The Migration Governance Indicators (MGI) initiative is a policy-benchmarking programme led by the International Organization for Migration (IOM) and implemented with research and analysis from the Economist Impact. Migration governance profiles describe examples of well-developed areas governance structures and areas with potential for further development, as evaluated through the six domains of the Migration Governance Indicators (MGI). These address migrants’ rights, a “whole-of-government” approach, partnerships, socioeconomic well-being of migrants, the mobility dimensions of crises, and safe and orderly migration.

MGI Ukraine 2021

Download the migration governance profile for Ukraine here.

Consular Services

In 2020, a total of 117 foreign diplomatic missions of Ukraine provided consular work, including 82 - consular subdivisions of embassies of Ukraine, 19 - Consulates General of Ukraine, 14 - Consulates of Ukraine, 2 - Branches of Embassies of Ukraine[1].

According to the Consular Charter of Ukraine[2], the consular institutions of Ukraine protect the rights and interests of Ukraine, legal entities and citizens of Ukraine abroad, assist people of Ukrainian descent and their descendants in maintaining contacts with Ukraine.

The Ukrainian government actively cooperates with diaspora communities, as foreseen by Art. 10(1)-10(6) of the Law 'On Ukrainians Abroad'[3]. The MFA and foreign diplomatic missions of Ukraine cooperate with organisations of foreign Ukrainians registered outside the country, such as the World Congress of Ukrainians, European Congress of Ukrainians, the Congress of Ukrainians of Canada, the Ukrainian Congressional Committee of America, the Union of Ukrainian Organizations of Australia, the coordinating councils of non-governmental organisations of foreign Ukrainians.

Crisis and Emergency Response

The Ukrainian State Emergency Response Plan[4] defines assistance measures to the population. Ukraine's Civil Protection Code[5], which regulates crises such as environmental emergencies, armed conflict, or mass revolt, outlines evacuation and other measures to protect civilians in any crisis. Under this Code, foreigners and stateless persons residing in Ukraine on legal grounds, however, enjoy the same rights as the citizens of Ukraine in times of crisis.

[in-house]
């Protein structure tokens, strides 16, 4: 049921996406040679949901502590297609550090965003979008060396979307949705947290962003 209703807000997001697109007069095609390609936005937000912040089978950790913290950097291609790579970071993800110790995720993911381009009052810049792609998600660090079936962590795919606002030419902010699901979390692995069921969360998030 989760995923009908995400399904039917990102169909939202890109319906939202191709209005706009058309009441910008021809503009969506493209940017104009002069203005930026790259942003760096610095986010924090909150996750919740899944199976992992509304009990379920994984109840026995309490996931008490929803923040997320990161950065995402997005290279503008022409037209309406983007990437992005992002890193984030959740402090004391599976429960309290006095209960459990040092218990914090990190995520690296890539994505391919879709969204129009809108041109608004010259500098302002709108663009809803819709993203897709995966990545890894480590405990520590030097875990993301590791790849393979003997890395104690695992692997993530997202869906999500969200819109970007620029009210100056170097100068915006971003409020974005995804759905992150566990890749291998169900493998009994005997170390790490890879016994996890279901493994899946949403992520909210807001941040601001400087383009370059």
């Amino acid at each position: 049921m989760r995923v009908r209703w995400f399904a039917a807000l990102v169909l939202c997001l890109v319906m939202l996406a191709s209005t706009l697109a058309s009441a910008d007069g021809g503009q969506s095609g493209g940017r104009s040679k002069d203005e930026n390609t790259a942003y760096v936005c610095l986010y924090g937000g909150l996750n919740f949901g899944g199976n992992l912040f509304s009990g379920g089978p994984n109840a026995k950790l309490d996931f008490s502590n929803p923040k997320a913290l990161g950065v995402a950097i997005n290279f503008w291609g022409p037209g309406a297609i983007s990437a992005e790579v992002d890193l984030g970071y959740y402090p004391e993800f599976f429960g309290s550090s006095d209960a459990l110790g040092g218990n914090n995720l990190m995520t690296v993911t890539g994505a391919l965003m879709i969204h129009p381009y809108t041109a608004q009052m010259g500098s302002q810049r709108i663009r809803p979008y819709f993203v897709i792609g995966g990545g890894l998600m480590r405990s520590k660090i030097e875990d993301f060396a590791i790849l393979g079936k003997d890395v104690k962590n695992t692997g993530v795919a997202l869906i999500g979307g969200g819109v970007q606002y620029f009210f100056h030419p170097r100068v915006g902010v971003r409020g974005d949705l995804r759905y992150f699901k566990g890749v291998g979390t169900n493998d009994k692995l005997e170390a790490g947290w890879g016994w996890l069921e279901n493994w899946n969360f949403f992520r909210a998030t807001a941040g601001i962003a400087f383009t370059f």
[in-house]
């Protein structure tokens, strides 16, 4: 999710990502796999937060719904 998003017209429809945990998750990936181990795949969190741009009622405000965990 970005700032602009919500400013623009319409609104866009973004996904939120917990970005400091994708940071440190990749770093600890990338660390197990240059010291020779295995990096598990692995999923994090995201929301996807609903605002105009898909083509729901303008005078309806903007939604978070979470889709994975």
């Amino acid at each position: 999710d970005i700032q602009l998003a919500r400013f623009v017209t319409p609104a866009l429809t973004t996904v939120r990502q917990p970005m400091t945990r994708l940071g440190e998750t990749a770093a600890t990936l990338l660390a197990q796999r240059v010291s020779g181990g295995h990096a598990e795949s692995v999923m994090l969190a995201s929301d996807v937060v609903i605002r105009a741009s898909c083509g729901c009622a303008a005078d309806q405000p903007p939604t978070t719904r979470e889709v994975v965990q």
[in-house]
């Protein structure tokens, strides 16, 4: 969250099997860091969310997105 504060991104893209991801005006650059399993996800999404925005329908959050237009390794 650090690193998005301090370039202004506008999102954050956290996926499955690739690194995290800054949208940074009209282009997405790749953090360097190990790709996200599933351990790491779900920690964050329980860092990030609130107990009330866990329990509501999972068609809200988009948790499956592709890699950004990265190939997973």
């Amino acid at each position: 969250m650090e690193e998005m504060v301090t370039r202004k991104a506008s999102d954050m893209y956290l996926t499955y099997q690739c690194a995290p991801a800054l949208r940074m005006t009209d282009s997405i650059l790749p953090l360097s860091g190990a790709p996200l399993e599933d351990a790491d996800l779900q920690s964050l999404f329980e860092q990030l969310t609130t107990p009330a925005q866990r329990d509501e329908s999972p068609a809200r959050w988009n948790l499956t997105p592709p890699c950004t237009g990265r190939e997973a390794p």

Communication in crisis

The Ukrainian Decree 'On approval of the Instruction for the organisation of the notification on the threat of emergence or occurrence of emergencies and communication in the field of civil protection[6], guides the operations of an automated centralised system to notify the public in case of a threat or occurrence of emergencies, the system relays communication through telecommunications networks and television networks among other communication channels.

The Department of Consular Service of the Ministry of Foreign Affairs has an Anti-Crisis Centre, which is tasked with ensuring prompt response to crises and emergencies that pose real or potential threats to the safety, life and health of Ukrainian citizens abroad, as well as cases of our citizens in difficulty caused by gross violations of their rights on the territory of foreign states. One of the main functions of the Anti-Crisis Centre is to ensure the functioning of the "hotline" of the Ministry of Foreign Affairs (receiving appeals about victims, providing advisory assistance to citizens of Ukraine in real-time on actions in case of crisis)


[1] Ministry of Foreign Affairs of Ukraine, 'Diplomatic institutions' -- "Дипломатичні установи", https://mfa.gov.ua/en/foreign-diplomatic-institutions-ukraine

[2] 'Consular Charter of Ukraine' -- "Консульський статут України", 2 April 1994, https://zakon.rada.gov.ua/laws/show/127/94#Text

[3] Law of Ukraine, 'On Ukrainians Abroad' -- "Про закордонних українців", 6 June 2012, http://zakon2.rada.gov.ua/laws/show/1582-15

[4] Сabinet of Ministers of Ukraine, Decree 'On approval of the State Emergency Response Plan' - "Про затвердження Плану реагування на надзвичайні ситуації державного рівня", 14 March 2018, https://zakon.rada.gov.ua/laws/show/223-2018-%D0%BF#Text

[5] Law of Ukraine, 'Civil Protection Code of Ukraine' -- "Кодекс цивільного захисту України", 2 October 2012, http://zakon4.rada.gov.ua/laws/show/5403-17

[6] Cabinet of Ministers of Ukraine, Decree 'On approval of the Instruction for the organization of the notification on threat of emergence or occurence of emergencies and communication in the field of civil protection' -- "Про затвердження Положення про організацію оповіщення про загрозу виникнення або виникнення надзвичайних ситуацій та зв’язку у сфері цивільного захисту", 27 September 2017, https://zakon.rada.gov.ua/laws/show/733-2017-%D0%BF#Text

Disclaimer: This webpage curates public information and data. The opinions expressed in this webpage are those of the authors and do not necessarily reflect the views of the International Organization for Migration (IOM), nor its Member States and other stakeholders. The designations employed and the presentation of material throughout the webpage do not imply expression of any opinion or endorsement whatsoever on the part of IOM, its Member States and other stakeholders concerning the legal status of any country, territory, city or area, or of its authorities, or concerning its frontiers or boundaries. While the portal section "Ukraine: Migration Statistics, Policy and Humanitarian Responses" has been made possible with funding from the European Union, the German Federal Foreign Office and the Federal Department of Foreign Affairs (FDFA) Switzerland, the contents on this section do not necessarily reflect their official policy or position.